Psoriasis is a chronic inflammatory skin disease that affects approximately 2% of the world’s population.
Bacteria play a major role in the pathology of psoriasis. In fact, researchers have been studying gut bacteria’s role in psoriasis for decades. This is known as the Gut-Skin Axis. The skin itself is covered in over 1 trillion commensal bacteria, representing hundreds of different species. When these diverse ecosystems are out of balance, disease states are promoted. Recent discoveries show that psoriasis patients share similar bacteria profiles in their guts and on their skin.
(2021) Gut–Skin Axis: Current Knowledge of the Interrelationship between Microbial Dysbiosis and Skin Conditions
De Pessemier, B., Grine, L., Debaere, M., Maes, A., Paetzold, B., & Callewaert, C. (2021). Gut-Skin Axis: Current Knowledge of the Interrelationship between Microbial Dysbiosis and Skin Conditions. Microorganisms, 9(2), 353. https://doi.org/10.3390/microorganisms9020353
What is the The Gut Microbiome?
Your gut microbiome, meaning “little life” is the ecosystem of trillions of microbes and their genes that dwarf your own human cells and DNA. It contains bacteria, viruses, fungi, and protists, which perform services like helping us digest food and protecting us against infections. Your gut microbiome has a direct interface with your immune system. Up to 80% of your immune system resides in your gut.
(2018) The Gut Microbiome as a Major Regulator of the Gut-Skin Axis
The adult intestine hosts a vast universe of diverse bacterial species that reside mostly in the lower gut maintaining a symbiosis with the human habitat.
Salem, I., Ramser, A., Isham, N., & Ghannoum, M. A. (2018). The Gut Microbiome as a Major Regulator of the Gut-Skin Axis. Frontiers in microbiology, 9, 1459. https://doi.org/10.3389/fmicb.2018.01459
Over the past few years there has been a dramatic increase in the number of studies examining the role of the microbiome in autoimmune diseases in general and in psoriasis in particular. It is well known that the microbiome plays a role in human health and disease pathogenesis.
Psoriasis is a chronic, immune-mediated inflammatory disease that affects around 125 million people worldwide.
Research evidence from the recent decade suggests that psoriasis, a chronic inflammatory immune-mediated disorder affecting 3% of individuals, or approximately 7.5 million people from the United States, is not an isolated pathology of the skin, but a systemic condition involving multiple organs and systems, with bacteria playing a central role.
Is Psoriasis a Bowel Disease?
Dr Haines Ely, a board certified dermatologist from UC Davis who studied the cause of psoriasis for 45 years thought the cause of psoriasis was in the gut.
In 2018, his journal article “Is psoriasis a bowel disease? Successful treatment with bile acids and bioflavonoids suggests it is.” blew the minds of researchers and clinicians worldwide.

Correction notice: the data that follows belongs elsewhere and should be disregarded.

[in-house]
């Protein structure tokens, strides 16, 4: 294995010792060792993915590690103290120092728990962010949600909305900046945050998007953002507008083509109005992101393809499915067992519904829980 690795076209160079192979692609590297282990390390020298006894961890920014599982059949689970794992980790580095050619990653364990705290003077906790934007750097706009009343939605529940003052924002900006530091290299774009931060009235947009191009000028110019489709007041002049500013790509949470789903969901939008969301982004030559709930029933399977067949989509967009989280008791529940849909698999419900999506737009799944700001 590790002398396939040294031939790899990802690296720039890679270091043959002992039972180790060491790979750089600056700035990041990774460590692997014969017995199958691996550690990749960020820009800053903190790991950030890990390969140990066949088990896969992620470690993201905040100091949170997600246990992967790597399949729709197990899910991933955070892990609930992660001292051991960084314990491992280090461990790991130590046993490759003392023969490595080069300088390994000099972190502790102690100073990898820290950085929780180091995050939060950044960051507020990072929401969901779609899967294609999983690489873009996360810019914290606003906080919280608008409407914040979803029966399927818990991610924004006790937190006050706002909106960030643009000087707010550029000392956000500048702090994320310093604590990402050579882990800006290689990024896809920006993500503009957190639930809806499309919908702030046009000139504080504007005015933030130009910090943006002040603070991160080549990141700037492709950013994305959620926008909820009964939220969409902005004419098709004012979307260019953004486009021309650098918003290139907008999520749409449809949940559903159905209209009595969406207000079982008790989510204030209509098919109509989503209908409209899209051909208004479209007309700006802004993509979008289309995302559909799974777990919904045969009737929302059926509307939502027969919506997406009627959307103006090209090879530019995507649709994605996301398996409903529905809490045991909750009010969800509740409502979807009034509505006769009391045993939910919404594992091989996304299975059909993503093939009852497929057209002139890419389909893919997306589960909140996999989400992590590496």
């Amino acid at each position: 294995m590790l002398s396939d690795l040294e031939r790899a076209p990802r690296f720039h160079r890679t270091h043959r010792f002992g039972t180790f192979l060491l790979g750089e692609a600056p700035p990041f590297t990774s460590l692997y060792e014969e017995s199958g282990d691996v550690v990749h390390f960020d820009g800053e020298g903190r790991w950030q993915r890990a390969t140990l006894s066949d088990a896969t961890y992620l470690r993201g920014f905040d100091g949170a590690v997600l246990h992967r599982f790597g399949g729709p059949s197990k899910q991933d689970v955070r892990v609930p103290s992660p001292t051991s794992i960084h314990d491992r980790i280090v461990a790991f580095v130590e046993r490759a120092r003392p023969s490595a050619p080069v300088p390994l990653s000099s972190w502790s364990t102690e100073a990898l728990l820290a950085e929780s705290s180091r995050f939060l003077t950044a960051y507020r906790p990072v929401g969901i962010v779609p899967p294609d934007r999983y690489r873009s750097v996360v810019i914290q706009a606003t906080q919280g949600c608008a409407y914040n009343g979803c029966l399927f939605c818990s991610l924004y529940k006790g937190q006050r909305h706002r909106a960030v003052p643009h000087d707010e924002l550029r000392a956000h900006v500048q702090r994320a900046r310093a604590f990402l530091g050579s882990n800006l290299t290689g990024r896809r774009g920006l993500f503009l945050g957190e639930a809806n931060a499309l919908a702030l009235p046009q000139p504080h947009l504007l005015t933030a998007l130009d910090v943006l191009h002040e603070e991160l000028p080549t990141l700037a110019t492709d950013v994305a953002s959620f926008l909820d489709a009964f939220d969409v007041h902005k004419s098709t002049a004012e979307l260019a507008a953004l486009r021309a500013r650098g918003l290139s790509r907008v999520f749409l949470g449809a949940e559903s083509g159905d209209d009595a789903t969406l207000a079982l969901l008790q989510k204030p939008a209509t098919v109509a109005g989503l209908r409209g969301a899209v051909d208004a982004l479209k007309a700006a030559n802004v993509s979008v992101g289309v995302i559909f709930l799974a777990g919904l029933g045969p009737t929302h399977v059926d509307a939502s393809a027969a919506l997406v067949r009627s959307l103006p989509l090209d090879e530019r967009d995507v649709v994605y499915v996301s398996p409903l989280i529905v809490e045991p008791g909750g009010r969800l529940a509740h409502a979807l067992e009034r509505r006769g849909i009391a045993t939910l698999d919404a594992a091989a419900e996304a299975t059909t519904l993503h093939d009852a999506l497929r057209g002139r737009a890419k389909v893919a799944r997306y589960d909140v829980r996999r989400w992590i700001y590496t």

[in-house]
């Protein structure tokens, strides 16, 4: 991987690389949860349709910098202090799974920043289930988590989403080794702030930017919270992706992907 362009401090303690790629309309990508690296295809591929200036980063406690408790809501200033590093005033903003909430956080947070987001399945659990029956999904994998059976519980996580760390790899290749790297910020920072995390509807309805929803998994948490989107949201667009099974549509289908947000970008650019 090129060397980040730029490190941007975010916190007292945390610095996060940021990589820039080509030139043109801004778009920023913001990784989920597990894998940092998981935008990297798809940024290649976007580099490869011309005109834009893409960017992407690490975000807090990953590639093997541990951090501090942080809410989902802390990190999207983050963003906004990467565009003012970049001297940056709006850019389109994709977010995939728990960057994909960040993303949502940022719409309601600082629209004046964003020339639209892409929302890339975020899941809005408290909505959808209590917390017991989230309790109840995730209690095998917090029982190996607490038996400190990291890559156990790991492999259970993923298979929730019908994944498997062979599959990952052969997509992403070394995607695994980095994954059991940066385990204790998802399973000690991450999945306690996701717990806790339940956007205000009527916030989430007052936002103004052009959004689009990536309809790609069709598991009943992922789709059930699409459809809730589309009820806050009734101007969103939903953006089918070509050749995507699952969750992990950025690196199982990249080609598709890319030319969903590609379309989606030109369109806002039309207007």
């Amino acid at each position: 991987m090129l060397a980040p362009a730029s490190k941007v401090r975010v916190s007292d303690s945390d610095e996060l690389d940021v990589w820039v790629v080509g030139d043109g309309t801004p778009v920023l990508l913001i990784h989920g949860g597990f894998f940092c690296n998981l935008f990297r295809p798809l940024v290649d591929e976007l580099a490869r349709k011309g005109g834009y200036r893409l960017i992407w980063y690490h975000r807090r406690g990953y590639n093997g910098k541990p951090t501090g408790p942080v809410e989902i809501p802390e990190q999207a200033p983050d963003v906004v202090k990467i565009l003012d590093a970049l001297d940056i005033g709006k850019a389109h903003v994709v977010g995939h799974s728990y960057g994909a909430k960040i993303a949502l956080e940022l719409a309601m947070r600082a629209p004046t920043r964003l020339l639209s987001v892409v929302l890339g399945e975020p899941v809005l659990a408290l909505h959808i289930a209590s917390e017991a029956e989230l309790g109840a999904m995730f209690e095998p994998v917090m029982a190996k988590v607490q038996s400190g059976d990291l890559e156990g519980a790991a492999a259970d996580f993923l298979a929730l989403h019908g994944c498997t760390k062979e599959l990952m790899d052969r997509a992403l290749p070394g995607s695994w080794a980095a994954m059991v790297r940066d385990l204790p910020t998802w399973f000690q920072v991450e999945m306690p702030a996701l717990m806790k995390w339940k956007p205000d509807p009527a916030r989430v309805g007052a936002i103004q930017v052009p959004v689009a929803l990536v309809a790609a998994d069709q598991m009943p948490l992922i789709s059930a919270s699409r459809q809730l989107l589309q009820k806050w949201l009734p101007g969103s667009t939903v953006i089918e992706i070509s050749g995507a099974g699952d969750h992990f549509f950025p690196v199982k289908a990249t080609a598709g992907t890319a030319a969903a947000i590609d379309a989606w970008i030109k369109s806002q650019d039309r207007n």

Dr Ely explained that psoriasis is “the dysregulation of the gut-liver-skin axis and is caused by the absorption of bacterial byproducts through dysbiosis and a leaky gut, resulting in the skin shedding the toxins the psoriatic liver cannot handle.”
Here are some of his observations from a lifetime of study:
Here is a quick summary of his solution:
Dr Haines Ely : "Pathogens, including Helicobacter pylori and Streptococcus pyogenes, must be eliminated with antimicrobial therapy for any treatment to work"
Other researchers are also studying the gut’s role in the etiology of psoriasis.
In this journal article, researchers studied the gut microbial composition in patients with psoriasis. They think they have discovered a core psoriatic microbiome. Or, a shared gut microbiome profile in psoriasis.
“The study of the gut microbiome and enterotype shows from the first time a specific ‘psoriatic core intestinal microbiome’ that clearly differs from the one present in the healthy population.”
This is the first time attempting to reveal the gut microbiome composition of psoriatic patients with a prospective study including a group of patients with plaque psoriasis, analyzing their gut microbiome and the relationship between the microbiome composition and bacterial translocation.
Here is some of the latest research about psoriasis, bacteria, and the microbiome “the gut skin connection”: Most recently, due to major advances in the next-generation of sequencing bacterial DNA, scientists have been able to see the composition of our microbiome with precise acuity.
(2022) Gut Microbiota in Psoriasis
Current evidence suggests that modulation of the gut microbiota, both through dietary approaches and through supplementation with probiotics and prebiotics, could represent a novel therapeutic approach.
Buhas, M. C., Gavrilas, L. I., Candrea, R., Cätinean, A., Mocan, A., Miere, D., & Tātaru, A. (2022). Gut Microbiota in Psoriasis. Nutrients, 14(14), 2970. https://doi.org/10.3390/nu14142970